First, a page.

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Back to school: The thin blue line between discipline and crime
By Charles Swenson
A stick figure drawing on a blackboard led three students at Waccamaw Middle School to be charged last year with “disturbing school.” It showed a teacher at his car. “Boom” was written over the car. A drawing of six students with smiling faces was titled “Victory.”
In a suit filed in Federal District Court in Charleston last week, the American Civil Liberties Union says the state law on disturbing school is unconstitutional. It also asks the court to prevent the state from enforcing the “disorderly conduct” statute against elementary and secondary school students.
The suit stems from an incident at Spring Valley High School in Columbia last October where a school resource officer pulled a student out of her chair and arrested her during class. Niya Kenny, a classmate and one of five plaintiffs in the suit, took a video and yelled at the officer. She was also arrested and charged with disturbing school.
“The types of incidents that lead to disturbing schools and disorderly conduct charges cannot be distinguished by any objective standard from the types of behaviors school regularly address without resort to the criminal justice system,” the ACLU says in the suit.
In Georgetown County schools, officials say the difference between school discipline and criminal charges is decided case-by-case by principals and school resource officers. “Both have input,” Sheriff Lane Cribb said.
A bill that failed to pass the state legislature this year would have made the disturbing schools statute applicable only to people who aren’t students. “There are some problems with that,” said Alan Walters, the safety director for Georgetown County Schools. He is also the Town Court judge for Pawleys Island and a former law enforcement officer. “The thing to me that was important was, in talking to the solicitor’s office, juveniles will plead to it as a lesser offense,” Walters said. “You could be taking away something that would help people.”
The ACLU disagrees. It says disturbing school and disorderly conduct charges are “among the leading reasons young people enter the juvenile justice system.” And black students are almost four times more likely to be charged with disturbing school than white students, the suit claims.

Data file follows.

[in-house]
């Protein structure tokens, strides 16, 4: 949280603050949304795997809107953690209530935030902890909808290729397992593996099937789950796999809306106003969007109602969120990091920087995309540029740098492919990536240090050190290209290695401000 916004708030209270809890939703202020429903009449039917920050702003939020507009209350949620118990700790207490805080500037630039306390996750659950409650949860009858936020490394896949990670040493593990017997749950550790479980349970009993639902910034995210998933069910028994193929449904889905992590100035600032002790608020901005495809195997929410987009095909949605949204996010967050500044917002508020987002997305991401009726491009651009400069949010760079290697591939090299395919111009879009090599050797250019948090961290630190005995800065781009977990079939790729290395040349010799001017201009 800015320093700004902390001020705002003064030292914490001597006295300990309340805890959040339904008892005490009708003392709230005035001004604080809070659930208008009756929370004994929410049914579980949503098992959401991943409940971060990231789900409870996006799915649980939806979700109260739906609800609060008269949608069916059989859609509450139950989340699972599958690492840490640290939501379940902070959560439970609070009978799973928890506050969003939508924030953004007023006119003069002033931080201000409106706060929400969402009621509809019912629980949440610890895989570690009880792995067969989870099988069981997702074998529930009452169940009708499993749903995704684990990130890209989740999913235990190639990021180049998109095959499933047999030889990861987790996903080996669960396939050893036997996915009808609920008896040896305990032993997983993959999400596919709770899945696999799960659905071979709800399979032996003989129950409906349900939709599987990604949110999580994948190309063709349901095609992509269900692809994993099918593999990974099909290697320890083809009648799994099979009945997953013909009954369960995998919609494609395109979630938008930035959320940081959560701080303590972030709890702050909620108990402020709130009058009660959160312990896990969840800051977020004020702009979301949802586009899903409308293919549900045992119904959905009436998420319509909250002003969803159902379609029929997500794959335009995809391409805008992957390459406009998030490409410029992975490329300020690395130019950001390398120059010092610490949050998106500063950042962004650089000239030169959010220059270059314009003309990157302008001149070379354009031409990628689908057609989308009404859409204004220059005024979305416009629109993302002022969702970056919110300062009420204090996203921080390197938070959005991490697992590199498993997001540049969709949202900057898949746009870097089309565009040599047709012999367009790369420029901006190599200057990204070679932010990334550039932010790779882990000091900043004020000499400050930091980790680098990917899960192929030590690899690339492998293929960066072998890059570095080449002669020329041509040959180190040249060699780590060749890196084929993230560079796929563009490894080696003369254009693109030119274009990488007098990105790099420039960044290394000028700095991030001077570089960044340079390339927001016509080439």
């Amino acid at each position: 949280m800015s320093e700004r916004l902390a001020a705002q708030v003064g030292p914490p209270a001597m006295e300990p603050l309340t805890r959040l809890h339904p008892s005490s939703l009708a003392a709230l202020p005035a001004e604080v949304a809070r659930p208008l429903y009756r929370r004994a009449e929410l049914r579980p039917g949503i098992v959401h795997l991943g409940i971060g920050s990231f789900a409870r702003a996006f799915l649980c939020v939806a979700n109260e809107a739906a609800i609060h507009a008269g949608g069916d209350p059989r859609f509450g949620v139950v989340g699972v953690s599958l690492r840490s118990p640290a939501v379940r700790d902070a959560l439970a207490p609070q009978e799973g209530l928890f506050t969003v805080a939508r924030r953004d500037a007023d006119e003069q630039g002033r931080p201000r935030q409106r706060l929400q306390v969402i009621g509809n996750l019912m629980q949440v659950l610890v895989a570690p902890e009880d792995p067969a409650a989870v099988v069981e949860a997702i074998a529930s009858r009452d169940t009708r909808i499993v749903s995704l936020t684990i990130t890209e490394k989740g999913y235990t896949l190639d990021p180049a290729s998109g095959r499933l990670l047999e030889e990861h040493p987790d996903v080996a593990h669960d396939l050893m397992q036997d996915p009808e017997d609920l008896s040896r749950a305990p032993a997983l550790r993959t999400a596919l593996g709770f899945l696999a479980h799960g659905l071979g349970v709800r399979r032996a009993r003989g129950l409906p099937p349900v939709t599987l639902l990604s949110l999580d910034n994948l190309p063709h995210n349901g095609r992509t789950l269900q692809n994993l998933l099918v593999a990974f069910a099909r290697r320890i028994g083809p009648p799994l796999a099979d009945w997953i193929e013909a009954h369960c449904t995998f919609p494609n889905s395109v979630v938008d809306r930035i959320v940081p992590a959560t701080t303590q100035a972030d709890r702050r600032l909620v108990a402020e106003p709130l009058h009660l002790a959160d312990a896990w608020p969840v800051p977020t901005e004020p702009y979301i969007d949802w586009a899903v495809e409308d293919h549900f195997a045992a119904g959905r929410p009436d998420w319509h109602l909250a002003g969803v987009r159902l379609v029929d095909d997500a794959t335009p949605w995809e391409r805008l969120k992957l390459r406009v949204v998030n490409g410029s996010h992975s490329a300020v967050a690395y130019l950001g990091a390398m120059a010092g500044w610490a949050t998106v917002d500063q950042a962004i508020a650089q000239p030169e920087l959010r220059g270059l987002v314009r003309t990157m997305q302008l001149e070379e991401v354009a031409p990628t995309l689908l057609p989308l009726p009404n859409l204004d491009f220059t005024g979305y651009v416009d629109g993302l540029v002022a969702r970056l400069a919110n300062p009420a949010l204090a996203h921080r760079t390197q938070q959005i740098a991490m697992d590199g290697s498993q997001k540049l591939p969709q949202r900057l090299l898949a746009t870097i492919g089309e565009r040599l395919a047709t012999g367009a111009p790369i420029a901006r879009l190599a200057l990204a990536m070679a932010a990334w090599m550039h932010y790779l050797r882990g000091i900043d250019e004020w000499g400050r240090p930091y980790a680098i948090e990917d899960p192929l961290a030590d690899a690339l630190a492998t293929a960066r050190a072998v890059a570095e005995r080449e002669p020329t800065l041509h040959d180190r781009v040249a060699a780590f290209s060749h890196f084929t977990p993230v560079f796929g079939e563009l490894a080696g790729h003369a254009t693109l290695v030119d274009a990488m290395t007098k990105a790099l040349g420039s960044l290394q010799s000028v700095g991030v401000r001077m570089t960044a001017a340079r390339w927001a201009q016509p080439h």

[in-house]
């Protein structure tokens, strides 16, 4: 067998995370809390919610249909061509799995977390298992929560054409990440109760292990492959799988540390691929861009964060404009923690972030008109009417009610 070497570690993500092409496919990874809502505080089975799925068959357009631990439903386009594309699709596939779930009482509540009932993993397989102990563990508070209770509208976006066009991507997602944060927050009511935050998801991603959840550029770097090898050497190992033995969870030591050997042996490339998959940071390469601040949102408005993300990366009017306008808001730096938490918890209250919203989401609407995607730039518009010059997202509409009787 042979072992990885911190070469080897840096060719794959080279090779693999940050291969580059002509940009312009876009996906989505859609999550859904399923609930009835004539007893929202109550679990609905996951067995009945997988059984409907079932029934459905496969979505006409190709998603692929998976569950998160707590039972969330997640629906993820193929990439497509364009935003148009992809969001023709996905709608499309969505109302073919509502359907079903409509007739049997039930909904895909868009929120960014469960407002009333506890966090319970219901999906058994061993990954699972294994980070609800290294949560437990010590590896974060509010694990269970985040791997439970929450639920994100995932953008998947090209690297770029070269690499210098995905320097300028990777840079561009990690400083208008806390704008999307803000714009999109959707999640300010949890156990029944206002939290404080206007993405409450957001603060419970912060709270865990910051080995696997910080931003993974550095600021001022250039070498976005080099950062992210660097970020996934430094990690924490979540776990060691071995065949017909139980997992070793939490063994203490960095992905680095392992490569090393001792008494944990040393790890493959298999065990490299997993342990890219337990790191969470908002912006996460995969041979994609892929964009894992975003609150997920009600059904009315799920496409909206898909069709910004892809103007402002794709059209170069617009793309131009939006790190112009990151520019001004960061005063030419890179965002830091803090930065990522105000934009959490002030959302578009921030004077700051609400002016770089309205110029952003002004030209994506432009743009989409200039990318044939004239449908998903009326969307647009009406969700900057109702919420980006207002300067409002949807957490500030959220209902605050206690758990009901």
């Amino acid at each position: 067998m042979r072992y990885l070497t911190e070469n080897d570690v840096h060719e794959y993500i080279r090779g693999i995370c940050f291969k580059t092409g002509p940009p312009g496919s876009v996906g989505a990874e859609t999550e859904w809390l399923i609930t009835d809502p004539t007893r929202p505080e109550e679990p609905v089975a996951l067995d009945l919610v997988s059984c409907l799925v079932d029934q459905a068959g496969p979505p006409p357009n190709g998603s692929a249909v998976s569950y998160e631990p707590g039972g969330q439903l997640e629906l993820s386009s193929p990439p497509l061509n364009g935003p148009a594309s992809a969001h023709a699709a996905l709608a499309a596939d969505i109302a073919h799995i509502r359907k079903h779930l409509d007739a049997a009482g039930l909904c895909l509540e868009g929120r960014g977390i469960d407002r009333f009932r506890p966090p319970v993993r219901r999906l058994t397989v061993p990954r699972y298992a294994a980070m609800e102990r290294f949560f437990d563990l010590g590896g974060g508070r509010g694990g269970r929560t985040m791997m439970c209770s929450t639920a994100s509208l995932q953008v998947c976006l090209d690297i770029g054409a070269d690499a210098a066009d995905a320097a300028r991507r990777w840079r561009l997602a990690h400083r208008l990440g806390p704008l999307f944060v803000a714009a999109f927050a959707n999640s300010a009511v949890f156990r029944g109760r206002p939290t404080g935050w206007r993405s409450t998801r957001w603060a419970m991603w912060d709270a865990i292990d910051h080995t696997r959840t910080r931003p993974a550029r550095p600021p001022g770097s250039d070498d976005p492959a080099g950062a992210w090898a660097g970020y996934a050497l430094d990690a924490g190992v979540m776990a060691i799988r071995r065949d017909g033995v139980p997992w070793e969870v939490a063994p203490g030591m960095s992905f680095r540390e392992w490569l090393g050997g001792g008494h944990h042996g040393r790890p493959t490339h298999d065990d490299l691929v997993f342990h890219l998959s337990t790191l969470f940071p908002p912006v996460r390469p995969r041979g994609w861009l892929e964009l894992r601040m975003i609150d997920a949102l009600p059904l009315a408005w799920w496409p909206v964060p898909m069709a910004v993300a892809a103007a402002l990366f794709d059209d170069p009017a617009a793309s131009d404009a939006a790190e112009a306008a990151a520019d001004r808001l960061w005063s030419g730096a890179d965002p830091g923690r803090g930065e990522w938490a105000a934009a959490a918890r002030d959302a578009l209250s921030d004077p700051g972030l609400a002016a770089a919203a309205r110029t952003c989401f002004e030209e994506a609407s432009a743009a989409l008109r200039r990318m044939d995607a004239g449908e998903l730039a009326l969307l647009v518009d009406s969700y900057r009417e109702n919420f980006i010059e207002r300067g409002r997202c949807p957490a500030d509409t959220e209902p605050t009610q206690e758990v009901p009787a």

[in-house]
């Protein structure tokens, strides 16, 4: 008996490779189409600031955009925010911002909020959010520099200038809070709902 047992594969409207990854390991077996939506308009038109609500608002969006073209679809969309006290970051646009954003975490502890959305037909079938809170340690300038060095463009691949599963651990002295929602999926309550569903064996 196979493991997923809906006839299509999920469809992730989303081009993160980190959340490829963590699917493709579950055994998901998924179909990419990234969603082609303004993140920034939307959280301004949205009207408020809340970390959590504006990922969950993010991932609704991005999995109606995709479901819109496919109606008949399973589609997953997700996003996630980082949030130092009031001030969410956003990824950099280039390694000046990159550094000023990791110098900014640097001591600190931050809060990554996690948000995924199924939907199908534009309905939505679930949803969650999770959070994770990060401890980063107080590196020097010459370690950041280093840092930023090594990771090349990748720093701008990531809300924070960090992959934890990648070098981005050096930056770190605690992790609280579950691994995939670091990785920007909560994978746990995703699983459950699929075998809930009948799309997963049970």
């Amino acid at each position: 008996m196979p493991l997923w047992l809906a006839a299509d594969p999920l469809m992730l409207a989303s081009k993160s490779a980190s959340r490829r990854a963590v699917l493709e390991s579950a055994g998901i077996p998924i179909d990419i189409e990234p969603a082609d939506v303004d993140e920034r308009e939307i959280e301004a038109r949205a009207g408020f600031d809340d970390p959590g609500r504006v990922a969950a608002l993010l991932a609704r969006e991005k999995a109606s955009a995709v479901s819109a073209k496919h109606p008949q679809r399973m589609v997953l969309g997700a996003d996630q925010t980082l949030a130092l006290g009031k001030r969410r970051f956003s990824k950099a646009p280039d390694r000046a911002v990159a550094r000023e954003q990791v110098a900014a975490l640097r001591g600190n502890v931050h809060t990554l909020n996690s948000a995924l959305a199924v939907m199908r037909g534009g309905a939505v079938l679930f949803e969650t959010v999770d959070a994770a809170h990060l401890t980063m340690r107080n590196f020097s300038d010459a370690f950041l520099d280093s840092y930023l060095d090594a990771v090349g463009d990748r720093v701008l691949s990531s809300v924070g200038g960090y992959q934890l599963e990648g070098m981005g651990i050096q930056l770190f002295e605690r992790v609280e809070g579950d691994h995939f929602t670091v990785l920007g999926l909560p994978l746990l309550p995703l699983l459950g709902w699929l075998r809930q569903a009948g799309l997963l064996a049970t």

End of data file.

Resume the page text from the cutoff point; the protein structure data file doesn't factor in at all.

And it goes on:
It names Attorney General Alan Wilson and law enforcement officials in Charleston, Richland and Greenville counties as defendants. Along with having the disturbing school law declared unconstitutional, it wants records of those arrested under the statutes expunged.
The suit also reflects the changing role of school resource officers. The program began in the 1980s as a drug-use prevention strategy. Officers taught classes. Walters remembers getting grants through the federal Office of Community Oriented Policing Services.
“It started off trying to be a program where they were part of the classes,” Cribb said. “It’s changed to more security.”
He didn’t have numbers readily available for the number of disturbing school arrests deputies have made. Walters said he saw one report that put the number at 14 last year. “We’ve never had a problem with that,” Cribb said.
“Our SROs understand that they’re not there to enforce discipline,” Walters said. “We’ve gone into that in great detail.”
But the line can be vague. The district’s behavior policy lists tardiness as “disorderly conduct,” though not in the legal sense, Walters said. The district has written new policies to clarify what is a discipline problem and what is criminal behavior, but it is waiting for the state Department of Education to revise its policies and that will require approval from the legislature, he said.
“It always takes our state legislature two, three, four years to catch up,” School Board Chairman Jim Dumm said. But he acknowledged that part of the problem is that the issues have become more complex, not like the days when running in the hall and chewing gum were the focus of school discipline. The Georgetown County School District spends about $500,000 a year for security during the school day and at extracurricular activities. That’s in addition to several million dollars spent to “harden” schools from possible attacks.
School resource officers are here to stay, Cribb said. “I don’t think we would ever get rid of them.”
Deciding whether behavior is a discipline matter or a criminal matter is done by the resource officers and the school principals. “It’s usually a joint decision,” Walters said.
The district gets police incident reports, but he said it doesn’t find out what happens to the case. He doesn’t know what happened to the three Waccamaw Middle students charged last year. He said typically the solicitor’s office will resolve such cases before going to court.
In challenging the disturbing schools statute, the ACLU points to the wide range of policies around the state. Walters said that only highlights that the decisions comes down to the community standard. And he noted that there are other statutes that could apply to some forms of behavior, such as “breach of peace.”
“If they disturb the schools, we just charge them with the statute that’s provided,” Cribb said. “Sometimes it might be better if it’s just discipline.”
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